Instead, Mr. Netanyahu has found himself at the mercy of smaller parties engaged in a power struggle over the military draft law, which critics said was in any case a mild compromise unlikely to significantly change the status quo.

There is a long history of bad blood between Mr. Netanyahu and Mr. Lieberman, a blunt, tough-talking politician who resigned as defense minister in Mr. Netanyahu’s last government and was eyeing returning to the post.

Some commentators suggested that Mr. Lieberman was driven by a desire for revenge against his old nemesis, or was counting on the prospect that Mr. Netanyahu could not survive an indictment and was setting himself up as an alternative.

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If They are Not Going to Follow the Laws of the Country, they Should be Prosecuted to Tossed Out

An ultra-Orthodox demonstration against the arrest of an IDF draft-dodger in Jerusalem on March 7, 2019. (Noam Revkin Fenton/Flash90)

Ultra-Orthodox anti-draft protesters block Jerusalem roads; 30 arrested

Demonstrators gather at major intersection to rally against draft-dodger’s arrest; footage shows IDF soldier aiming rifle at protesters who called him a ‘Nazi’

Hundreds of ultra-Orthodox demonstrators blocked traffic and disrupted the light rail service for several hours Thursday in protest of the arrest of an army draft-dodger from a religious seminary in Jerusalem.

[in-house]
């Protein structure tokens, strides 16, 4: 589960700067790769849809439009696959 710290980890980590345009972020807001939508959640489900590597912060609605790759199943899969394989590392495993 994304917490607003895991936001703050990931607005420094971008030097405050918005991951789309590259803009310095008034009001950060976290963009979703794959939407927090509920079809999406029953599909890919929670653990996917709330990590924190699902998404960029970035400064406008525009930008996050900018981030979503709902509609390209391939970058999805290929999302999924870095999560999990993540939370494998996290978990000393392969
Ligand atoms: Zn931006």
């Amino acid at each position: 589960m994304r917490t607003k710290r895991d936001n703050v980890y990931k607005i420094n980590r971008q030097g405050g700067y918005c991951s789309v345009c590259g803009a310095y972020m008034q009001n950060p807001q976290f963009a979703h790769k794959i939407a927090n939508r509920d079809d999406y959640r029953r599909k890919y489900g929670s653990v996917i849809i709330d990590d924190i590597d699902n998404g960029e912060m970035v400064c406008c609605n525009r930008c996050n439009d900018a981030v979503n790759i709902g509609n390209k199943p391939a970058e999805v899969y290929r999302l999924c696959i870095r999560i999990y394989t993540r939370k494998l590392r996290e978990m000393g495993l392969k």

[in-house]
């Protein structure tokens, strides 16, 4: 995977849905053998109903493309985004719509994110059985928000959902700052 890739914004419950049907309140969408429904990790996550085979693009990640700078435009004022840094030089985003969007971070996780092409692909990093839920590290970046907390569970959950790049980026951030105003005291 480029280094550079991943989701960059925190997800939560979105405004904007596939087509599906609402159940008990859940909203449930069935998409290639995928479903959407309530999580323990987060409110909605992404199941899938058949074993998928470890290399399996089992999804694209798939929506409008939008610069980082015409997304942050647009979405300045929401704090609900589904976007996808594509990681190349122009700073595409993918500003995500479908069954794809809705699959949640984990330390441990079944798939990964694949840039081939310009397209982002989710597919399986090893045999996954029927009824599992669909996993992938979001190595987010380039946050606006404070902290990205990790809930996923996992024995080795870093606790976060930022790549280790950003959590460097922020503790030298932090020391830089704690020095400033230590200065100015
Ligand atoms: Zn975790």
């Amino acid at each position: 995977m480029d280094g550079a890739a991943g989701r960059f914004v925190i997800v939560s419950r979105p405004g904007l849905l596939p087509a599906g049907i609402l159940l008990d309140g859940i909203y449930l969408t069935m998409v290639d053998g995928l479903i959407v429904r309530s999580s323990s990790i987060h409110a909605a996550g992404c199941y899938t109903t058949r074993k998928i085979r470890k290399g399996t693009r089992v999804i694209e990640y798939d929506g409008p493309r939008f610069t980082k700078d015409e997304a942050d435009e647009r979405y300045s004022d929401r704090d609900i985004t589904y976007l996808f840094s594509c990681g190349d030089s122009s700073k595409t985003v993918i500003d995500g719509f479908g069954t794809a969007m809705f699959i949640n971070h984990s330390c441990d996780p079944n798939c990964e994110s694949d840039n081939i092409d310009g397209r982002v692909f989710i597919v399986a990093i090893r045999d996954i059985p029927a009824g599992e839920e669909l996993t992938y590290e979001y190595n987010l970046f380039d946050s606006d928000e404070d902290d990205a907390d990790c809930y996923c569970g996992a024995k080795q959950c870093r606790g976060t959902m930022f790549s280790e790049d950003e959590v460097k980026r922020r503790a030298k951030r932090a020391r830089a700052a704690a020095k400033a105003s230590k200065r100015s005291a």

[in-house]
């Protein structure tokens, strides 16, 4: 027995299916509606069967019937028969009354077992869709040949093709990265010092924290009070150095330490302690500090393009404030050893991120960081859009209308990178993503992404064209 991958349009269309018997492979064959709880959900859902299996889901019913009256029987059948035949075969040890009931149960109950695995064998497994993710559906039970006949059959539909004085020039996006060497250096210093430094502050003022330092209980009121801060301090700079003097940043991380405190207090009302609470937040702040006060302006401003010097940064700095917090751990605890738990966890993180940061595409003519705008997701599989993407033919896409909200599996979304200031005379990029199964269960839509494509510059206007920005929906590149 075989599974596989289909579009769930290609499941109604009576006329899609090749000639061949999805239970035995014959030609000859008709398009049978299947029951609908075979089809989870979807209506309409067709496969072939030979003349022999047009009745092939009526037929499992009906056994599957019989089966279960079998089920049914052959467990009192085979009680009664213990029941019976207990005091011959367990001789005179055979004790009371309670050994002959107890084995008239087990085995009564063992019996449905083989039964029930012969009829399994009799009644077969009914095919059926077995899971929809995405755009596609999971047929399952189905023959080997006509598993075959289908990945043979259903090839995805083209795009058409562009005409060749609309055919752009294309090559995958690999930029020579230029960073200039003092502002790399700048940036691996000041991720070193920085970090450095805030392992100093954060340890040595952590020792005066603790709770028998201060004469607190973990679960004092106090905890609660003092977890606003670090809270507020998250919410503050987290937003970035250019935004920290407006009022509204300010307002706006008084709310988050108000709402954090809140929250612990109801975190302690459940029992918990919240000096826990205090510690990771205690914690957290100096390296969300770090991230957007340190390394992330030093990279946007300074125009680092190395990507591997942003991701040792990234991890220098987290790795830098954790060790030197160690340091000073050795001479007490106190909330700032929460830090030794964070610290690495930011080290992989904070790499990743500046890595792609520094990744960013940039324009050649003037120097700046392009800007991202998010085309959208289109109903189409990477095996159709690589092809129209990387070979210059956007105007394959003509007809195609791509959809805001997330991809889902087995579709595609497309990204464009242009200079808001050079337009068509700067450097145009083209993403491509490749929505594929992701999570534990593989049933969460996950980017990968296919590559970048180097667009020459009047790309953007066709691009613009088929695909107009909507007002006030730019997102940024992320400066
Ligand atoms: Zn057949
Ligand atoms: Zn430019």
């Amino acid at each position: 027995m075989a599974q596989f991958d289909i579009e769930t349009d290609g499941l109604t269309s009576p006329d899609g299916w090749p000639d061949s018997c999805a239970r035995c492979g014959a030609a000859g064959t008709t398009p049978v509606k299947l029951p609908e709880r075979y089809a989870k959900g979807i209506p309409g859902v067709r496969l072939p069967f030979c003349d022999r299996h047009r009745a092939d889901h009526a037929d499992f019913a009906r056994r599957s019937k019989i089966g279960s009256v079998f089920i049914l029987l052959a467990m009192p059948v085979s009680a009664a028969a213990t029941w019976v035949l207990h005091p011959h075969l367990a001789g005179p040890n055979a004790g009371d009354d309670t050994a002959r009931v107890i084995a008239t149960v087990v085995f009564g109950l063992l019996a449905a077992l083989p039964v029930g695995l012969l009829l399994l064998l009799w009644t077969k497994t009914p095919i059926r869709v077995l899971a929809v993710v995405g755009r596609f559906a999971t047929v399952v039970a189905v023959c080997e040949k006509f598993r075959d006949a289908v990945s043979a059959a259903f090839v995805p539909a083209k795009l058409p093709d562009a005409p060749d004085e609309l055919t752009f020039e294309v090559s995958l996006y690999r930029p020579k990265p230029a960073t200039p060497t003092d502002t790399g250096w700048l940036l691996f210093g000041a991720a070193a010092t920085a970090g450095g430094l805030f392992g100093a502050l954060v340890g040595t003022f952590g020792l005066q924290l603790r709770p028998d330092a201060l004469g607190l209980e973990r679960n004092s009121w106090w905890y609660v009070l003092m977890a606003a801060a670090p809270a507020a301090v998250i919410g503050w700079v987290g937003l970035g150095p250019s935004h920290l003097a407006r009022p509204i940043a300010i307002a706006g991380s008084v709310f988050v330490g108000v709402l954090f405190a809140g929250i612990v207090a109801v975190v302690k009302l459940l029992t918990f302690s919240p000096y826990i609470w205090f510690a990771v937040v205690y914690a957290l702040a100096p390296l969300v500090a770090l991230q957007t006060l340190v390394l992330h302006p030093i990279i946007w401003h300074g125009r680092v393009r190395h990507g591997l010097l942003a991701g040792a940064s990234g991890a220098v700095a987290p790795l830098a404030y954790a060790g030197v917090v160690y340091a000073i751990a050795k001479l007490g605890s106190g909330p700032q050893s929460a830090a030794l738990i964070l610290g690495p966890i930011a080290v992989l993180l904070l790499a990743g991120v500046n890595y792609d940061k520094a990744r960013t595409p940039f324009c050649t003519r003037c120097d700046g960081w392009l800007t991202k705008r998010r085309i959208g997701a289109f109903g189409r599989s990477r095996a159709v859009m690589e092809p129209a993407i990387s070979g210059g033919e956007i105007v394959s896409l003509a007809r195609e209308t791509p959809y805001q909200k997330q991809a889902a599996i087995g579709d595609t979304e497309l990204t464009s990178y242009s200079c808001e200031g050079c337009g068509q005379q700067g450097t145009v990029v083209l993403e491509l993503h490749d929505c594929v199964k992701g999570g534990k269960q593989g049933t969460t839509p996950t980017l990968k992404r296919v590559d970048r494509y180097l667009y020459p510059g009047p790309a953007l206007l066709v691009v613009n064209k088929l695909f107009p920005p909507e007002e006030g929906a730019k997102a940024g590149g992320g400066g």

Protesters sat in the street and on the rail tracks at a junction of Jaffa Road, near the main traffic entrance to the city, chanting “We will die and not be drafted.”

Some of the protesters reportedly called police “Nazis.”

Police said 30 people were arrested during the demonstration at the intersection of the Jaffa and Sarei Yisrael streets, near the capital’s Central Bus Station.

Ultra-Orthodox Jews protest in Jerusalem against the arrest of an ultra-Orthodox for draft-dodging on March 7, 2019. (Noam Revkin Fenton/Flash90)

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Neturei Karta – Protest NYC Against Israeli IDF – and the Draft

Neturei Karta Protest in NYC in Protest Against IDF

On Sunday, January 6th, close to 100 members of the anti-Zionist Hassidic
group Neturei Karta marched towards Grand Central Terminal in midtown
Manhattan to stage a vocal protest against the Israeli government and their